Fat Facts

Imagine your mashed potatoes without butter, pasta sauce without cream or Sunday roast without the roast potatoes. There is no doubt that fat helps to add taste to food but fat is the most calorific of all nutrients and the best way to enjoy it is in small amounts.

Imagine your mashed potatoes without butter, pasta sauce without cream or Sunday roast without the roast potatoes. There is no doubt that fat helps to add taste to food but fat is the most calorific of all nutrients and the best way to enjoy it is in small amounts.

Fats and oils supply more than twice the number of calories of any other nutrient; just 1g of fat will provide 9 kcals compared to carbohydrate and protein which each produce 4 kcal of energy per gram.
However, despite their high calorie value not all fats are bad; some fats play a vital role in the body and are essential for good health.

Different types of fat

There are three types of fat in the diet, each with different roles to play in our health and wellbeing.

Polyunsaturated fat

Polyunsaturated fats are found in corn, soybean, and safflower oils, and many types of nuts. Despite their popular image of being good for you, they have the same number of calories as other fats and can cause weight gain if eaten excessively. High intakes of polyunsaturated fat can also have a detrimental effect on blood cholesterol.

Monounsaturated fat

Unsaturated fats are a healthier alternative to saturated fat. The best sources of monounsaturated fat are unprocessed oils like olive oil, peanut oil, sesame oil and rapeseed oil; nuts and seeds; and avocados.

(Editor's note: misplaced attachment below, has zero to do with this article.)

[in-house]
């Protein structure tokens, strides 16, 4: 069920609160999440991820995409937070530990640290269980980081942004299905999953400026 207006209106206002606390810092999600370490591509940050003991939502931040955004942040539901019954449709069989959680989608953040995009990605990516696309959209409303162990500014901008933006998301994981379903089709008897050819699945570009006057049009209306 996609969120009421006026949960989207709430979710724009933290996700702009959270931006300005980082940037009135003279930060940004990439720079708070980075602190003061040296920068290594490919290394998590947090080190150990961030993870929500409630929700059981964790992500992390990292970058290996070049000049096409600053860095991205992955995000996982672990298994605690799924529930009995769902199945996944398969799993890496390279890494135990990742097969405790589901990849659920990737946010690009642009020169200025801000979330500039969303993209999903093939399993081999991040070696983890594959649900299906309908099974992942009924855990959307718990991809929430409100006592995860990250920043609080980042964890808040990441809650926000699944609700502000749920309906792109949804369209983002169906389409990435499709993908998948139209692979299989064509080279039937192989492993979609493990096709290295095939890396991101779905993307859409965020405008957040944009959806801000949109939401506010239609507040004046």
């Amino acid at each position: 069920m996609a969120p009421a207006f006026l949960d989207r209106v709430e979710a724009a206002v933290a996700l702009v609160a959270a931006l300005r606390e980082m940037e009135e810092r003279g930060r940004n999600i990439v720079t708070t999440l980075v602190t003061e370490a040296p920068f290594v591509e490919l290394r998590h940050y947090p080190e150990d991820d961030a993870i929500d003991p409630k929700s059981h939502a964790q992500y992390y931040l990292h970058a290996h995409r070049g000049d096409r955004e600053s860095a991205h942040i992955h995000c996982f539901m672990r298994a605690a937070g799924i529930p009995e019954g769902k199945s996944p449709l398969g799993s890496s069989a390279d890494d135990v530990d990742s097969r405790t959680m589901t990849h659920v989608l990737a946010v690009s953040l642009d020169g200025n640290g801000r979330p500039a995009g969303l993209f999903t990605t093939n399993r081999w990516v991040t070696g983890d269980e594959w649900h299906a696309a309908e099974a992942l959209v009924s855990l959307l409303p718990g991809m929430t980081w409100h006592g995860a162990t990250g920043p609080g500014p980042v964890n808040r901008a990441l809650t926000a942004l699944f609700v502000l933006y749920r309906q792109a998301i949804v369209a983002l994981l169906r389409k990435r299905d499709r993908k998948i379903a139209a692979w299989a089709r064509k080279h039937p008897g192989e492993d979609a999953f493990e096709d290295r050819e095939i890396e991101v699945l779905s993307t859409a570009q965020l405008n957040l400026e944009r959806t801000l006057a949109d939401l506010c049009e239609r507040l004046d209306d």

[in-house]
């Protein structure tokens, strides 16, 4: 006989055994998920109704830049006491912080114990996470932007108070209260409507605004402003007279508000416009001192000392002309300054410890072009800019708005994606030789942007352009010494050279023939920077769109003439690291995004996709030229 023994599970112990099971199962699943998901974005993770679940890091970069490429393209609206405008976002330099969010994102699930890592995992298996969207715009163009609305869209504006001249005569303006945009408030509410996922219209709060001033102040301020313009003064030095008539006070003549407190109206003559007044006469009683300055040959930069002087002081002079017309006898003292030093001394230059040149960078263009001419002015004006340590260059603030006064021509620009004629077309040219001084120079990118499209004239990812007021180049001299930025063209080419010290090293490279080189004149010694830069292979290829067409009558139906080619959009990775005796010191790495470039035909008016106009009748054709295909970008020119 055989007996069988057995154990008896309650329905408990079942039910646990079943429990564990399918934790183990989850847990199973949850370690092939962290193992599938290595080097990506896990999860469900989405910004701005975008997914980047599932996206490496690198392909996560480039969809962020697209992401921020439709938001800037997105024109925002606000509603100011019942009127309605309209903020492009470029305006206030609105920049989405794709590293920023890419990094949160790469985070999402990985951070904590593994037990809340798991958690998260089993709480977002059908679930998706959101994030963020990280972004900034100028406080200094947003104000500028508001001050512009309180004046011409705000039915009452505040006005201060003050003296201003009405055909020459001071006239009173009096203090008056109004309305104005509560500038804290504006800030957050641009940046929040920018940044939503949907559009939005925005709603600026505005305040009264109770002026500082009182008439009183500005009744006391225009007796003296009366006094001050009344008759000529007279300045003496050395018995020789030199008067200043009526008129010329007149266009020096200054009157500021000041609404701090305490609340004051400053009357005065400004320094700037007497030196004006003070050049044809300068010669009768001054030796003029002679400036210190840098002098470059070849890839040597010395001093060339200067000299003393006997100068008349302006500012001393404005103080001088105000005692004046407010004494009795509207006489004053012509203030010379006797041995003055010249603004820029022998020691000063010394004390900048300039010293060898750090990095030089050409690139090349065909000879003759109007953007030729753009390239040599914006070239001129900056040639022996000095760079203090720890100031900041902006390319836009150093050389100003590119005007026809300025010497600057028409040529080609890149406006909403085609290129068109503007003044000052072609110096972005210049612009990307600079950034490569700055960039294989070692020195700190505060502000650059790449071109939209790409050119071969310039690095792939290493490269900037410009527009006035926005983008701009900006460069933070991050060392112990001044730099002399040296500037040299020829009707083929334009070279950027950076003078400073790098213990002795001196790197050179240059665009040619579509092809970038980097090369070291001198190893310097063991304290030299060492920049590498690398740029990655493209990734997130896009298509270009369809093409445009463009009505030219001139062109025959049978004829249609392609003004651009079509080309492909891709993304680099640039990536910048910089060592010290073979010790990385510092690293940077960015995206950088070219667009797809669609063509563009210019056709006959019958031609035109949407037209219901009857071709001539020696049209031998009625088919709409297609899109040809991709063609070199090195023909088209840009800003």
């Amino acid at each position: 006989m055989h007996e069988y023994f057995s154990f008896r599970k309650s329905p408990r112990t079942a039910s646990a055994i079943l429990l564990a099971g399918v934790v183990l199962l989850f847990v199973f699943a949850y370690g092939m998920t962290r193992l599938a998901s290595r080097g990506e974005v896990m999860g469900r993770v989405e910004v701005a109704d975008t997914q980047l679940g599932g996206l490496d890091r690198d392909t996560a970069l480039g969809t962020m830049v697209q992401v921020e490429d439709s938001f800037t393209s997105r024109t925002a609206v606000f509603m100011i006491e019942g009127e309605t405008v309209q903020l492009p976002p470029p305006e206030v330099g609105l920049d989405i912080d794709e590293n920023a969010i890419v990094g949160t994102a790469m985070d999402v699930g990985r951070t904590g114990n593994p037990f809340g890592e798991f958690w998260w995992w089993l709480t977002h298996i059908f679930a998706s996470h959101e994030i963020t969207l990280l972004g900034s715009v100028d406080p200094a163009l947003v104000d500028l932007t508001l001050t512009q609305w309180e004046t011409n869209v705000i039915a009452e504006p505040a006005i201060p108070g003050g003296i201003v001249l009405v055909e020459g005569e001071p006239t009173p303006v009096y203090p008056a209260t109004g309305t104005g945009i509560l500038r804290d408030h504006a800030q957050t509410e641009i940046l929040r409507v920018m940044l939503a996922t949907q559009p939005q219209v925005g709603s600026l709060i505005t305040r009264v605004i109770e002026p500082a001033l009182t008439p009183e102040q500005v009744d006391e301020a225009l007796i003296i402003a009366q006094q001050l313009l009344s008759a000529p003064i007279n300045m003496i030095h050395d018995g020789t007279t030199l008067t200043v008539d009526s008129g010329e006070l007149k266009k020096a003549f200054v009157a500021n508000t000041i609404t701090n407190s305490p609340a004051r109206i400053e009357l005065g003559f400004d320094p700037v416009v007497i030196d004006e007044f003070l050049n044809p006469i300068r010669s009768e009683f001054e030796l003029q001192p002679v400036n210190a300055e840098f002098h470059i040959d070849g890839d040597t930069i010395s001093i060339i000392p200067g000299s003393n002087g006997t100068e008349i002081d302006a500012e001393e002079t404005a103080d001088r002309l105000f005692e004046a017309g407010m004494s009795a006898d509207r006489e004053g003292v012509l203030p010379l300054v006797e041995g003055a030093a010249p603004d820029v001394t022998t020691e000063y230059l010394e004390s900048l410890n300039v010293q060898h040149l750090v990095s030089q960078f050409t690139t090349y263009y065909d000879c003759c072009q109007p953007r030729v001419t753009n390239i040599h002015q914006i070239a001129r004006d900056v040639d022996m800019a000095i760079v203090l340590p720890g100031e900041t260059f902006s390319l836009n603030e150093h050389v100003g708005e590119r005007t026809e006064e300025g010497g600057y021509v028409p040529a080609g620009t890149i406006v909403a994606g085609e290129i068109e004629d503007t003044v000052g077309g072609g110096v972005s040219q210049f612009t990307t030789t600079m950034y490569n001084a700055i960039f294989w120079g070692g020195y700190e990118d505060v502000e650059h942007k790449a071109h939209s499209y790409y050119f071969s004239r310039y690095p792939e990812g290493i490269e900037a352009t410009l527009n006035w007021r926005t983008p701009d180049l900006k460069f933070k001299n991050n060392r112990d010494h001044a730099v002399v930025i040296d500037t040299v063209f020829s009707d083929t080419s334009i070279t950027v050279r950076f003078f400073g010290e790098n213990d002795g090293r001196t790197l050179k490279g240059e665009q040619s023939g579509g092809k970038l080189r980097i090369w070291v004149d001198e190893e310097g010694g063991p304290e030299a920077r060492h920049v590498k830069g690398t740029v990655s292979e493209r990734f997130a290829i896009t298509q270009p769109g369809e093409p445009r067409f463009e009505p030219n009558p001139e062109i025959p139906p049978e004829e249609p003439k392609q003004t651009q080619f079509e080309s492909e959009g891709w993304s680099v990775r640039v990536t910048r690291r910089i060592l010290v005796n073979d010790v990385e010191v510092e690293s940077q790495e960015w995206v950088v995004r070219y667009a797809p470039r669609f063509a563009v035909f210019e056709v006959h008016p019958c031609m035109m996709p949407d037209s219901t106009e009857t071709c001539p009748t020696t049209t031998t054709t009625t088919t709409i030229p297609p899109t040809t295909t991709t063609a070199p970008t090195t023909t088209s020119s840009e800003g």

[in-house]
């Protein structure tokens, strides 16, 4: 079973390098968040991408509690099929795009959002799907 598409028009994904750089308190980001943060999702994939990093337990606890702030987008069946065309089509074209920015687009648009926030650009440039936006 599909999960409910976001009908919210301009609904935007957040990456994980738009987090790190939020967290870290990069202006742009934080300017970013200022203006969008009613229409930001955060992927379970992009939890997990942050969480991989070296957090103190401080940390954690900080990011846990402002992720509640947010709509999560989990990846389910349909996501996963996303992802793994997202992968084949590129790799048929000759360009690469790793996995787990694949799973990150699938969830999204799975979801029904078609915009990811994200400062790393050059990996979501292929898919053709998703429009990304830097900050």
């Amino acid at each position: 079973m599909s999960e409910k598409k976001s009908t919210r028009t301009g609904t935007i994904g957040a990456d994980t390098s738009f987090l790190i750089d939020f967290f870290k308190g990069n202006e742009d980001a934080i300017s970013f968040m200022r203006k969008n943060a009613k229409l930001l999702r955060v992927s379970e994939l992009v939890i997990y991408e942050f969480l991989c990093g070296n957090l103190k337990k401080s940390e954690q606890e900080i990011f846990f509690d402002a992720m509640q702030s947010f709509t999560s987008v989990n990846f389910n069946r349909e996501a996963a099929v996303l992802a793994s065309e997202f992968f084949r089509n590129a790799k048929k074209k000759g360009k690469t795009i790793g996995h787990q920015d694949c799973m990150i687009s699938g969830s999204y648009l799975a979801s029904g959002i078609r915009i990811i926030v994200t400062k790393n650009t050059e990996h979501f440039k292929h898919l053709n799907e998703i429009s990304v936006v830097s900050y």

Saturated fat

These fats are mainly found in foods of animal origin such as meat and meat products, including lard, butter, whole milk and cheese. It is also used as an ingredient in biscuits, cakes and desserts.
A diet high in saturated fat can raise blood cholesterol and increase your risk of coronary heart disease so it is important to keep your intake of this fat to a minimum.

Why your body needs fat

Fat has vital roles in the body.

  • It is a source of essential fats that the body cannot make for itself.

Essential fatty acids – eicosapentanoic acid (EPA) and docosahexanoic acid (DHA) – cannot be made by the body and so must be provided by the diet. They can be found in fish such as mackerel, herring, salmon, trout, fresh tuna, sardines and kippers. Essential fatty acids have been shown to aid blood circulation and prevent the formation of unnecessary blood clots. DHA is also

involved in brain and eye development in infants and pregnant women are encouraged to eat oily fish once a week.

  • It is the source of vitamins A, D and E.

These are essential substances needed for healthy hair, skin, nails and bones. Vitamins A and E are also involved in protecting blood vessels and have a role in heart disease viagra prevention.

  • It is a concentrated source of energy (high in calories).

This can be beneficial in certain circumstances. For example, energy rich foods like fat play an important role in children’s diets because pound for pound, children need more energy than adults do but have much smaller appetites. They also burn fat more efficiently than adults do.

How much fat do you need?

The amount of fat you can eat each day varies with weight, age and activity level. If you need to lose weight or your only exercise is on the remote control after dinner each evening, then you will need to eat less fat than the person who takes regular exercise and is of average weight. However, the following figures have been devised as a rough guide to recommended fat intakes.

Men 95g/day
Women 70g/day

Source: Institute of Grocery Distribution

High-fat foods

A small amount of fat is necessary in the diet so if you find some of your favourite foods on the list you should continue to enjoy them, but only in small amounts. If you regularly eat most of the foods listed, you should probably see a dietician and make some changes to your eating habits.

  • All types of oil
  • Butter
  • Margarine
  • Cream
  • Ice-cream
  • Greek yoghurt
  • Cheese
  • Mayonnaise
  • Salad cream
  • Salad dressing
  • Cakes
  • Biscuits
  • Pastry
  • Doughnuts
  • Chocolate
  • Crisps
  • Tortillas
  • Foccacia
  • Croissants
  • Muffins
  • Danish Pastry
  • Nuts
  • Oily fish
  • Olives
  • Avocado
  • Chipped, fried and roast potatoes
  • Fried vegetables
  • Sausages and meat pies
  • Fat on meat
  • Mincemeat
  • Skin on chicken or turkey
  • Salami
  • Frankfurters

Source: MedPages